£17000 - £30000 per annum: Recruitment Genius: Developer required to join a bu...

Day In a Page

Read Next

General Election 2015: The SNP and an SMC (Salmond-Murdoch Conspiracy)

Matthew Norman
A voter placing a ballot paper in the box at a polling station  

General Election 2015: Despite all the seeming cynicism, our political system works

Ian Birrell
'It was first time I had ever tasted chocolate. I kept a piece, and when Amsterdam was liberated, I gave it to the first Allied soldier I saw'

Bread from heaven

Dutch survivors thank RAF for World War II drop that saved millions
Britain will be 'run for the wealthy and powerful' if Tories retain power - Labour

How 'the Axe' helped Labour

UK will be 'run for the wealthy and powerful' if Tories retain power
Rare and exclusive video shows the horrific price paid by activists for challenging the rule of jihadist extremists in Syria

The price to be paid for challenging the rule of extremists

A revolution now 'consuming its own children'
Welcome to the world of Megagames

Welcome to the world of Megagames

300 players take part in Watch the Skies! board game in London
'Nymphomaniac' actress reveals what it was really like to star in one of the most explicit films ever

Charlotte Gainsbourg on 'Nymphomaniac'

Starring in one of the most explicit films ever
Robert Fisk in Abu Dhabi: The Emirates' out-of-sight migrant workers helping to build the dream projects of its rulers

Robert Fisk in Abu Dhabi

The Emirates' out-of-sight migrant workers helping to build the dream projects of its rulers
Vince Cable interview: Charging fees for employment tribunals was 'a very bad move'

Vince Cable exclusive interview

Charging fees for employment tribunals was 'a very bad move'
Iwan Rheon interview: Game of Thrones star returns to his Welsh roots to record debut album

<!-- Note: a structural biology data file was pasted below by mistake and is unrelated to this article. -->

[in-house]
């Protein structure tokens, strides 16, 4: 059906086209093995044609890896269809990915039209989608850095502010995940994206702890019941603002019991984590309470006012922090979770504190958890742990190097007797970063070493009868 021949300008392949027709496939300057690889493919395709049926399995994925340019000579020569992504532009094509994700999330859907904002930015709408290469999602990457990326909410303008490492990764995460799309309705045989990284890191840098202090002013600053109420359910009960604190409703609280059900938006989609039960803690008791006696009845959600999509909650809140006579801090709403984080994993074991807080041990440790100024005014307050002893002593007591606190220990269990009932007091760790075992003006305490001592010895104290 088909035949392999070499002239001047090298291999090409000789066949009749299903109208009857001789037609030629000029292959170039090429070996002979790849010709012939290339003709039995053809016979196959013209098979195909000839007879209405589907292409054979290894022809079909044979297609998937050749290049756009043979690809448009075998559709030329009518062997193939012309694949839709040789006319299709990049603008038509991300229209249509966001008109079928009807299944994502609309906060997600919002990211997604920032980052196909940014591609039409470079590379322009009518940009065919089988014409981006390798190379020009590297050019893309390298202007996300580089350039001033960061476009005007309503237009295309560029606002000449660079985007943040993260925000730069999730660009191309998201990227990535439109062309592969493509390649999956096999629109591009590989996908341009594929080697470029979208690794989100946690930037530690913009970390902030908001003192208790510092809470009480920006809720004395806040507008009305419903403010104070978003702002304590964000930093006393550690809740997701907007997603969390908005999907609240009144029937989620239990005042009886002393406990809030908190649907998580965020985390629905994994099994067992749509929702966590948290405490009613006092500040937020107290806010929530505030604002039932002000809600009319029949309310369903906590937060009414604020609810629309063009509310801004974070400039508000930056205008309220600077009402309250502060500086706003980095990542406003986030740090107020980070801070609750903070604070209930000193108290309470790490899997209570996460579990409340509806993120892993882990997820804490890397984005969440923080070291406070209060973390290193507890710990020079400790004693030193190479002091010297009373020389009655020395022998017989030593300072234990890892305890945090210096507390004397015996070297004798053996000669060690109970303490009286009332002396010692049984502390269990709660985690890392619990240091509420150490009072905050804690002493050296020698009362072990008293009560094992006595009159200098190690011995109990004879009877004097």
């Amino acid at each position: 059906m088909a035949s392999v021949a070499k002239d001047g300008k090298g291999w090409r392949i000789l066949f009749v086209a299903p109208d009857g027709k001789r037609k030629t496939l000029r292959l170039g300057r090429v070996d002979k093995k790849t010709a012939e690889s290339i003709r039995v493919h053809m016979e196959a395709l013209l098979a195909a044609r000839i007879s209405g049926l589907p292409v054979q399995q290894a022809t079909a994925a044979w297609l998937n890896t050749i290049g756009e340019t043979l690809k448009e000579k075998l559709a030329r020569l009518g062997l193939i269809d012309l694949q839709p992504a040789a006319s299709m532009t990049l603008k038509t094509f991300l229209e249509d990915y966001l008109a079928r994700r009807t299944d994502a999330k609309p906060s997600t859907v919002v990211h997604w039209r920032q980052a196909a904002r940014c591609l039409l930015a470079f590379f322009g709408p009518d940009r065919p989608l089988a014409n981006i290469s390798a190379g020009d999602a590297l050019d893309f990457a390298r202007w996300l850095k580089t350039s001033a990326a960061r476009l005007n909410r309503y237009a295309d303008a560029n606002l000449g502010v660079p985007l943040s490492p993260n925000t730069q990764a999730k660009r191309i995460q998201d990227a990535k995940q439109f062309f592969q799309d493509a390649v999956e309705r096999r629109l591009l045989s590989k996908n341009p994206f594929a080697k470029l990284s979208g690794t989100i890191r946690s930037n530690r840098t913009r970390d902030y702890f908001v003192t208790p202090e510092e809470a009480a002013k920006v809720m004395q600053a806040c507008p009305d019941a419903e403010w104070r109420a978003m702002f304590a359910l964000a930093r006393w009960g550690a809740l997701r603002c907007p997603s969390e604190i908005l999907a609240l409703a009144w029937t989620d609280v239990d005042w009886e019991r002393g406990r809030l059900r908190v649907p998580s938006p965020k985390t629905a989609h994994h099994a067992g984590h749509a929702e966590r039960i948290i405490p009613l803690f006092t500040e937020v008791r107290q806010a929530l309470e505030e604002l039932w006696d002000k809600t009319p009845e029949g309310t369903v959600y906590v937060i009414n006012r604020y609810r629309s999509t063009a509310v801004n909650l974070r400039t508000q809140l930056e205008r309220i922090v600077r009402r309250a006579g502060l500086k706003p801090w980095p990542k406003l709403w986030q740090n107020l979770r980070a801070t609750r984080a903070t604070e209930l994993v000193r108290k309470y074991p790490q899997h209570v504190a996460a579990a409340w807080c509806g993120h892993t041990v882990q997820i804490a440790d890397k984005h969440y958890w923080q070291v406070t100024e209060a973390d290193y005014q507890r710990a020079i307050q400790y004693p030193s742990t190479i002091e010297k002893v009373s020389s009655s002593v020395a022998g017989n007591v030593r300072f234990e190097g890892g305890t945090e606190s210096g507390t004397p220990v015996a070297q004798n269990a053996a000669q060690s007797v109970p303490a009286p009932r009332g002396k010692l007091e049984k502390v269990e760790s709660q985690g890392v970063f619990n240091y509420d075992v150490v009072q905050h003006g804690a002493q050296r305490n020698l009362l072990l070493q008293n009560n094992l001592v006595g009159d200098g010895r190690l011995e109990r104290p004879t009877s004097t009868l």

Iwan Rheon is returning to his Welsh roots

Rheon is best known for his role as the Bastard of Bolton. It's gruelling playing a sadistic torturer, he tells Craig McLean, but it hasn't stopped him recording an album of Welsh psychedelia
Russell Brand's interview with Ed Miliband has got everyone talking about The Trews

Everyone is talking about The Trews

Russell Brand's 'true news' videos attract millions of viewers. But today's 'Milibrand' interview introduced his resolutely amateurish style to a whole new crowd
Morne Hardenberg interview: Cameraman for BBC's upcoming show Shark on filming the ocean's most dangerous predator

It's time for my close-up

Meet the man who films great whites for a living
Increasing numbers of homeless people in America keep their mobile phones on the streets

Homeless people keep mobile phones

A homeless person with a smartphone is a common sight in the US. And that's creating a network where the 'hobo' community can share information - and fight stigma - like never before
'Queer saint' Peter Watson left his mark on British culture by bankrolling artworld giants

'Queer saint' who bankrolled artworld giants

British culture owes a huge debt to Peter Watson, says Michael Prodger
Pushkin Prizes: Unusual exchange programme aims to bring countries together through culture

Pushkin Prizes brings countries together

Ten Scottish schoolchildren and their Russian peers attended a creative writing workshop in the Highlands this week
14 best kids' hoodies

14 best kids' hoodies

Don't get caught out by that wind on the beach. Zip them up in a lightweight top to see them through summer to autumn
Robert Fisk in Abu Dhabi: The acceptable face of the Emirates

The acceptable face of the Emirates

Has Abu Dhabi found a way to blend petrodollars with principles, asks Robert Fisk